Indicating an end to the year-long tussle over the controversial no-go mining issue, Coal Minister Sriprakash Jaiswal on Thursday said the problem had been resolved.
The announcement, which came a week before the scheduled meeting of the Group of Ministers (GoM) specifically set up to suggest a way out of the deadlock, confirms speculations of a softening stance by Environment and Forests Minister Jairam Ramesh on the issue.
"There is nothing like go and no-go now. The environment minister has adopted a generous attitude which has made production of more coal possible," the coal minister said after an hour-long meeting with Ramesh.
This was the second meeting between them this week.
During Thursday's meeting, coal ministry officials presented to Jairam a list of around 100 top-priority mining projects where the ministry is pushing for quicker approval for environment clearance.
"After Thursday's meeting, it will be possible to expedite clearance for blocks with reserves of around 25 million tonnes," said an official who attended the meeting.
The two ministers did not share any details. Jaiswal, though added that the two ministers were able to reach a consensus on the future course of policy direction in clearing coal blocks.
"Seventy-five per cent of Coal India's problem has been solved. We have made a consensus to ensure coal production is not impacted. In future, we will decide where mining is to be done on a qualitative and case-to-case basis," he said.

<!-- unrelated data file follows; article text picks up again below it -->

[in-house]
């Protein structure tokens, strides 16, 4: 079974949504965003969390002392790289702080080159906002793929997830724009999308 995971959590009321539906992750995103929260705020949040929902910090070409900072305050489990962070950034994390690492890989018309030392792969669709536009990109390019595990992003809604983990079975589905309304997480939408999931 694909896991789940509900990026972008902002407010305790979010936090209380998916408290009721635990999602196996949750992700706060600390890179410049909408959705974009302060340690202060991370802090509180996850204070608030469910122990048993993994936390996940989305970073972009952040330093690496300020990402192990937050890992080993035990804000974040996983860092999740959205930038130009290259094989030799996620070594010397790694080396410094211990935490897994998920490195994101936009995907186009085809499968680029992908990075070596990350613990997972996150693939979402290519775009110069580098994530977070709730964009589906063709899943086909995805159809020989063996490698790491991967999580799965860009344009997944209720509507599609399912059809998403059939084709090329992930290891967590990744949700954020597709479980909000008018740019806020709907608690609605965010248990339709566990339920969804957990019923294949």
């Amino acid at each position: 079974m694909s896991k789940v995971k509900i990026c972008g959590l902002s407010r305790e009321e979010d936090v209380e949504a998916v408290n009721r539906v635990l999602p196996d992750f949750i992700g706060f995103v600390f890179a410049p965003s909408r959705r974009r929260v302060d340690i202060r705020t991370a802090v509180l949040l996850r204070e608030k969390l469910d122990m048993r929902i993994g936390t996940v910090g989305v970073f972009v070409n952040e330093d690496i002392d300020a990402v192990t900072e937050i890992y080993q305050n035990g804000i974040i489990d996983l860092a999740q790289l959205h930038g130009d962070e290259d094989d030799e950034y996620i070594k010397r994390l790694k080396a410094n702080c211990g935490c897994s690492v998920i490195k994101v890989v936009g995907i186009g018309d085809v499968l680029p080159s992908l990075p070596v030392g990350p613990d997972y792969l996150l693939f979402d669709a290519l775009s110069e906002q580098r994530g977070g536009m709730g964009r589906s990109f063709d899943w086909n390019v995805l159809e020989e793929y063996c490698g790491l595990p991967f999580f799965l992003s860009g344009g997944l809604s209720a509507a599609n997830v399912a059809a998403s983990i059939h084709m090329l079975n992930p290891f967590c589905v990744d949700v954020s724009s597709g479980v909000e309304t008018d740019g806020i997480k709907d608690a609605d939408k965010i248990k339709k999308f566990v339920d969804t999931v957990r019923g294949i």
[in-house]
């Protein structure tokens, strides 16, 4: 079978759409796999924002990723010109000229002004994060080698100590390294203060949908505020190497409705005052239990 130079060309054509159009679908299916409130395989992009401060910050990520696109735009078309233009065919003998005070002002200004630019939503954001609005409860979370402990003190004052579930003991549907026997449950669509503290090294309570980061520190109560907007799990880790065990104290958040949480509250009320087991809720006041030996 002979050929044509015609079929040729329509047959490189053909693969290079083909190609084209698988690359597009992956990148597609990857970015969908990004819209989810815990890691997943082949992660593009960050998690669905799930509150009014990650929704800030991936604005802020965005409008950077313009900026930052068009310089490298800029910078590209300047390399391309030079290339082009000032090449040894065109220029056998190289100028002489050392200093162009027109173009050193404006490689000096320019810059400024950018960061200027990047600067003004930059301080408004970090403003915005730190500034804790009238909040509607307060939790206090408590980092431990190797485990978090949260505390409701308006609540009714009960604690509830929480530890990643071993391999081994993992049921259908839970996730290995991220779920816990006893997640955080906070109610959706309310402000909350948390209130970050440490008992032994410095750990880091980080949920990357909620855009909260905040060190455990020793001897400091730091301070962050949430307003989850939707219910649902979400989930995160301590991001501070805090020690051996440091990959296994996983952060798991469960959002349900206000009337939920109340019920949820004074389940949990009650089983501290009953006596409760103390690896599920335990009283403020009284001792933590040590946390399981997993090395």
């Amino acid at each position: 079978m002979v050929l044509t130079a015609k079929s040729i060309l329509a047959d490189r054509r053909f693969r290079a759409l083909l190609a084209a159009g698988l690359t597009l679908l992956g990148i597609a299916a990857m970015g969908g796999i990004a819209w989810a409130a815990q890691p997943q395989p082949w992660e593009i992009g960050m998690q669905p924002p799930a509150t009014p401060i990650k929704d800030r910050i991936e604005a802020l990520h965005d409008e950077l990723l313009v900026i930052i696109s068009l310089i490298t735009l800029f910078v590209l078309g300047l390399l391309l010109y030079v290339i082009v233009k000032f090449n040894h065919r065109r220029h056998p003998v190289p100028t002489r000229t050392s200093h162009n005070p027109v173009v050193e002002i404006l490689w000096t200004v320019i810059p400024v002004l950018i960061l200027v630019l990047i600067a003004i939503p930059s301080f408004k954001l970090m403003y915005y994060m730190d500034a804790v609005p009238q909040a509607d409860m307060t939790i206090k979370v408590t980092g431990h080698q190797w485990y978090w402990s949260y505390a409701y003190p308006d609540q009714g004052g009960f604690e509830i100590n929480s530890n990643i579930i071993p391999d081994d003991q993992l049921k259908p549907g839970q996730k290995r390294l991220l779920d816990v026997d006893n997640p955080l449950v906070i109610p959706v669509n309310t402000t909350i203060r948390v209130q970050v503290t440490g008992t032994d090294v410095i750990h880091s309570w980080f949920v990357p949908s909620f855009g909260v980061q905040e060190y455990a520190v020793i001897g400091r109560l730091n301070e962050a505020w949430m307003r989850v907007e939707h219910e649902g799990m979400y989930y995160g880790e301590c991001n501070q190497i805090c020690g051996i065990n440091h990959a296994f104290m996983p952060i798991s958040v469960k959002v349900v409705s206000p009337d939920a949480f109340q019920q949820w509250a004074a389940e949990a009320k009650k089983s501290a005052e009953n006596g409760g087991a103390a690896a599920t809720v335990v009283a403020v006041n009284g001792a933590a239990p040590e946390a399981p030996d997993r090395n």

Asked whether he implied that 75 per cent of Coal India's blocks held up in no-go areas would be freed, Jaiswal said, "We expect 75 per cent of Coal India's problem has been solved. Both of us realise that power requirement is increasing in line with the country's coal requirement."
Jaiswal also said the environment ministry had agreed to review its decision in coal mining projects which had a low Comprehensive Environment Pollution Index (CEPI).
The environment ministry had last year imposed a temporary moratorium on development projects in 43 clusters labelled "critically polluted", as they had a CEPI score of more than 70.
Seven coalfields - Chandrapur, Korba, Dhanbad, Talcher, Singrauli, Asansol and IB Valley - are falling under the CEPI moratorium.
The environment ministry had last year barred coal blocks falling in heavily forested regions called No-Go areas from mining. Investments worth Rs 40,000 crore (Rs 400 billion) are currently stuck in no-go areas.